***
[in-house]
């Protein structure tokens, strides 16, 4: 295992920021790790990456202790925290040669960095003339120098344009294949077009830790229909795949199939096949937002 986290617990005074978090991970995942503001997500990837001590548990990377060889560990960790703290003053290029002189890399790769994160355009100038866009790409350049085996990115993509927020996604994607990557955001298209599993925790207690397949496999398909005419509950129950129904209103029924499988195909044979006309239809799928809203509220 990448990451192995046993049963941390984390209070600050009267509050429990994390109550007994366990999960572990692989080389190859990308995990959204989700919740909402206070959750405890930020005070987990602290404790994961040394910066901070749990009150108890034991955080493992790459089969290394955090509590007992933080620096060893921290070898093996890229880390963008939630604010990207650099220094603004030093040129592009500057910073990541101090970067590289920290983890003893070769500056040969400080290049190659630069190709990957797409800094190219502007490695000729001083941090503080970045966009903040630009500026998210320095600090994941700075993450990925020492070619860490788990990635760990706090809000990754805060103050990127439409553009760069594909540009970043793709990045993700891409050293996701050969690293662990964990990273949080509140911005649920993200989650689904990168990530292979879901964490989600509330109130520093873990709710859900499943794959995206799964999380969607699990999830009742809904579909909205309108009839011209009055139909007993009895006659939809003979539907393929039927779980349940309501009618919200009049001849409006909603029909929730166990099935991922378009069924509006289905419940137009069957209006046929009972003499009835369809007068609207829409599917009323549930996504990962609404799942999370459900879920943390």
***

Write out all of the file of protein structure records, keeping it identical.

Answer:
[in-house]
């Protein structure tokens, strides 16, 4: 295992920021790790990456202790925290040669960095003339120098344009294949077009830790229909795949199939096949937002 986290617990005074978090991970995942503001997500990837001590548990990377060889560990960790703290003053290029002189890399790769994160355009100038866009790409350049085996990115993509927020996604994607990557955001298209599993925790207690397949496999398909005419509950129950129904209103029924499988195909044979006309239809799928809203509220 990448990451192995046993049963941390984390209070600050009267509050429990994390109550007994366990999960572990692989080389190859990308995990959204989700919740909402206070959750405890930020005070987990602290404790994961040394910066901070749990009150108890034991955080493992790459089969290394955090509590007992933080620096060893921290070898093996890229880390963008939630604010990207650099220094603004030093040129592009500057910073990541101090970067590289920290983890003893070769500056040969400080290049190659630069190709990957797409800094190219502007490695000729001083941090503080970045966009903040630009500026998210320095600090994941700075993450990925020492070619860490788990990635760990706090809000990754805060103050990127439409553009760069594909540009970043793709990045993700891409050293996701050969690293662990964990990273949080509140911005649920993200989650689904990168990530292979879901964490989600509330109130520093873990709710859900499943794959995206799964999380969607699990999830009742809904579909909205309108009839011209009055139909007993009895006659939809003979539907393929039927779980349940309501009618919200009049001849409006909603029909929730166990099935991922378009069924509006289905419940137009069957209006046929009972003499009835369809007068609207829409599917009323549930996504990962609404799942999370459900879920943390």